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Re: [ontolog-forum] Terminology Question concerning WebArchitecture and

To: "[ontolog-forum] " <ontolog-forum@xxxxxxxxxxxxxxxx>
From: Chris Menzel <cmenzel@xxxxxxxx>
Date: Thu, 26 Jul 2007 03:24:04 -0500
Message-id: <20070726082404.GB10264@xxxxxxxx>
On Thu, Jul 26, 2007 at 10:50:08AM +0700, paola.dimaio@xxxxxxxxx wrote:
> 1) nothing is something that does not exist     (01)

Well, we can accept without any problem that the *concept* of nothing
exists along side other concepts, but it is a mistake to suggest that
there are *things* that don't in any sense exist, as this formulation of
the issue might suggest.  Fortunately, this ancient confusion (labeled
"Plato's Beard" by Quine in his well-known article "On What There Is",
and famously defended by the philosopher Meinong in the late 19th
century) was decisively cleared up when we finally got straight about
the logic of quantification.    (02)

> - therefore cannot be modelled    (03)

But absence, emptiness, negation, and other concepts encompassed by and
related to "nothing" can be, and regularly are, modelled (in a variety
of senses) quite clearly.    (04)

>  I have been wrestiling a lot with this notion, then decided to accept
>  that 'nothing' exists.  although that is causing me much trouble - is
>  nothing part of everything? is nothing the complementary side to
>  everything? never mind, lets consider it 'undecidable' at the moment    (05)

Let's not. :-)    (06)

> 2) nothing is something that exists in a different dimension (the
> other side of the black hole)    (07)

Something that exists in another dimension (whatever that means) is not
nothing.  It is, as you say, *something* that exists in another
dimension.    (08)

> If something exists that has a '(negative) dimension, then modelling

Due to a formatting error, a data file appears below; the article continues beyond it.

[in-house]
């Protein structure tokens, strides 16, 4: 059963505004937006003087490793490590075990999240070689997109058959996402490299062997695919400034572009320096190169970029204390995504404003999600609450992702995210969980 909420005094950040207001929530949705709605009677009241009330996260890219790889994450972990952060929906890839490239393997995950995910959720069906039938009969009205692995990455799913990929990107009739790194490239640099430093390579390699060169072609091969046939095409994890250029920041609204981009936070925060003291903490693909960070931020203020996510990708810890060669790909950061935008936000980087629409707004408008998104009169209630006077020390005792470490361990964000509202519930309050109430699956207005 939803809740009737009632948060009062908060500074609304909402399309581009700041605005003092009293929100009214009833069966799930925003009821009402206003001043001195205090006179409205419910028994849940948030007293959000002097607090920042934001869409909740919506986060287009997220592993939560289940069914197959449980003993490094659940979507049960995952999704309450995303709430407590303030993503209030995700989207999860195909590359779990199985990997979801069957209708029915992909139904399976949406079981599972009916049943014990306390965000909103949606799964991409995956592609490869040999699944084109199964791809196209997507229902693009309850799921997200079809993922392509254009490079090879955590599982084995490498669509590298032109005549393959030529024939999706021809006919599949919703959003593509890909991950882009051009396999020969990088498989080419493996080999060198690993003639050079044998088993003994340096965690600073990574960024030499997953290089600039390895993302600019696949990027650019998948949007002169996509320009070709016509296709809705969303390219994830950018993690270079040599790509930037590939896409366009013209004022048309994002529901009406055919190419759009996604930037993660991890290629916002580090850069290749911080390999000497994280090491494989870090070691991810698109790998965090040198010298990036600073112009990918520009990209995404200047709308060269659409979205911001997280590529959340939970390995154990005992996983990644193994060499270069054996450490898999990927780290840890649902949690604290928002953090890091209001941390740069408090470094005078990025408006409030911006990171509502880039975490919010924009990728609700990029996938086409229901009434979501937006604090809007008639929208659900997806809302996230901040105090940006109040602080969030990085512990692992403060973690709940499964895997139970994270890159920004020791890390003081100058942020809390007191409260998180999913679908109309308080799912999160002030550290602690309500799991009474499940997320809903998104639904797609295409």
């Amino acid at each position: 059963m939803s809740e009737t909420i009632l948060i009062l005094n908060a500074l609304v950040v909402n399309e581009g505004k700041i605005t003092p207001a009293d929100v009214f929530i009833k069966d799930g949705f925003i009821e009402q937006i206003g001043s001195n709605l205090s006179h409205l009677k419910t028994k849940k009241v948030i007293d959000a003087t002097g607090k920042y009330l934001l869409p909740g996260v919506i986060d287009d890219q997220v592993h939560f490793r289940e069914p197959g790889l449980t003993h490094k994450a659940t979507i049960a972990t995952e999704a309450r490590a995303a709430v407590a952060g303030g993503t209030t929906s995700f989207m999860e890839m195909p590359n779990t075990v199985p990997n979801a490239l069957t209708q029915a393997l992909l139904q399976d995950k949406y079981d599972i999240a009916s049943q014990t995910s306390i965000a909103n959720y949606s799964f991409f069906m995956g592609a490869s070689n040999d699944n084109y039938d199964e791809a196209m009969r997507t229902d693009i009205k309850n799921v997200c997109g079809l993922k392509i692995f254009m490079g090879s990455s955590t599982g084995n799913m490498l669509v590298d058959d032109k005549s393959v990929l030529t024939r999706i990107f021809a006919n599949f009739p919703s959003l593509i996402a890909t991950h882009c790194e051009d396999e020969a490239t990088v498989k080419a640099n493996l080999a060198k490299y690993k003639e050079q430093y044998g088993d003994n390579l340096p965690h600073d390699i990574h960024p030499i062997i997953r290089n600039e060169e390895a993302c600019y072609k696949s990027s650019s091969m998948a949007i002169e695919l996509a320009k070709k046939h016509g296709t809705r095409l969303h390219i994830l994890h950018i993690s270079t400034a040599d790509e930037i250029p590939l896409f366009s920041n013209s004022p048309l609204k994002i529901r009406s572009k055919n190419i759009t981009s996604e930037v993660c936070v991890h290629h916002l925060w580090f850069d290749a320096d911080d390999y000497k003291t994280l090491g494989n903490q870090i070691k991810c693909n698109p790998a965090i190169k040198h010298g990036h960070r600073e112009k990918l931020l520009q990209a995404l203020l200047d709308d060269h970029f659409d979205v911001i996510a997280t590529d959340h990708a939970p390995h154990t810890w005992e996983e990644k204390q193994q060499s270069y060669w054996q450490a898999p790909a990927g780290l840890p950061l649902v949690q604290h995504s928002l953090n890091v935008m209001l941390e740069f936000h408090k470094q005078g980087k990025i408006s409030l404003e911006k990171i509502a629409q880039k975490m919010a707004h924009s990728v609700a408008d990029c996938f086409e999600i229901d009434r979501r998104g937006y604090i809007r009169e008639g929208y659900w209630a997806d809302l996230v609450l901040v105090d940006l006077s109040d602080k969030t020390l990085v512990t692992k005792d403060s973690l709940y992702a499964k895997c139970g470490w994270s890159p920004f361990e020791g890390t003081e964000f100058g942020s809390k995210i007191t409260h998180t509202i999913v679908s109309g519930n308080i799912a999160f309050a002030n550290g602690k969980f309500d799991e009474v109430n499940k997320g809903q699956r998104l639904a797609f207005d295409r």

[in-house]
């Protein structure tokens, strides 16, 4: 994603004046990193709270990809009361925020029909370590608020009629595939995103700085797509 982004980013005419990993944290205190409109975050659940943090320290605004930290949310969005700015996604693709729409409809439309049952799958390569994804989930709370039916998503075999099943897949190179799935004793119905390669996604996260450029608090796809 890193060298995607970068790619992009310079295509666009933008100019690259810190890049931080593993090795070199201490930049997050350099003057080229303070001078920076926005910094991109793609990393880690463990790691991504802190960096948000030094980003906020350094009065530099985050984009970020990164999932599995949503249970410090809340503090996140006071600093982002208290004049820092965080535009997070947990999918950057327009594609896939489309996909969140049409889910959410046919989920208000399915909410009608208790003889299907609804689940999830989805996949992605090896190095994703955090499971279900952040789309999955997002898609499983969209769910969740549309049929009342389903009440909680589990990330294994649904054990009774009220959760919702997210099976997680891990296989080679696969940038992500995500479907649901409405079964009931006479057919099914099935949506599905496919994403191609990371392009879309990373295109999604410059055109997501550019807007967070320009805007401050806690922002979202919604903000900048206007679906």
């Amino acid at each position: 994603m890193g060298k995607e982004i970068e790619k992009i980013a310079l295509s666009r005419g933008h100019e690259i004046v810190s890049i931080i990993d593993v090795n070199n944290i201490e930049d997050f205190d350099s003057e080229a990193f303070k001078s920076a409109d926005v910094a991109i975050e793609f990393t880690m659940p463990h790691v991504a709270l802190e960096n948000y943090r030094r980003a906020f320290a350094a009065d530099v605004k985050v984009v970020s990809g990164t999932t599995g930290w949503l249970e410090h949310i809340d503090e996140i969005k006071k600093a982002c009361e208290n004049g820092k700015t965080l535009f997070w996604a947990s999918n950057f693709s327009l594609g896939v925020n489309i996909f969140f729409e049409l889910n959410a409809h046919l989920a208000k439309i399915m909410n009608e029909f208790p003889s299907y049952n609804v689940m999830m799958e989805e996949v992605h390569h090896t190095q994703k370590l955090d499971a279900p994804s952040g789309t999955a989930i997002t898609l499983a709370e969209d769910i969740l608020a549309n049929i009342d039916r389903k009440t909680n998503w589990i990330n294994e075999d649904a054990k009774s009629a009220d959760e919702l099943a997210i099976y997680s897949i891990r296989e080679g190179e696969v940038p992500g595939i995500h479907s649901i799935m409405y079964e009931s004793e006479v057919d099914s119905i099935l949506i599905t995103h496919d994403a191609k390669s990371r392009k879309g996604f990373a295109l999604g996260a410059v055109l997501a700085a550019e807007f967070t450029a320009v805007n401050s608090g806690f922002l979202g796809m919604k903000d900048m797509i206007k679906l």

> its critical, in the same way that minus zero stuff exists in its own
> right,    (09)

Right.  And hence is not nothing.  -2 and -3 are distinct things.
(Exactly *what* these things are is of course another matter.)    (010)

> Eastern philosophy, places much importance in the 'void'. The void is
> the creative space where things can come into being. To paraphrase
> tao teh ching:
>   The vessel (a cup) is only useful thanks to its voidness part,
> a room is made of the space within some walls, but it could not be
> used if there weren't empty spaces such as doors and windows,    (011)

Holes and other empty spaces, as spelled out rigorously and at length
in, e.g., Casati and Varzi's fine book _Holes and Other
Superficialities_, can quite nicely be welcomed into our ontology as
fully-fledged (not to say uncontroverisal) things.  And theories that
deny their existence do so by attempting to reinterpret quantification
over holes and other empty spaces in terms of other existing things
(e.g., objects and their topological properies).  Either way, talk of
empty spaces does not involve any commitment to "things that don't
exist" and it would be a giant step backwards to try to reintroduce the
idea.    (012)

> ...
> In classical western thinking there is no place for [nothing].    (013)

To the contrary, classical western thinking has accommodated the concept
quite robustly.    (014)

-chris    (015)

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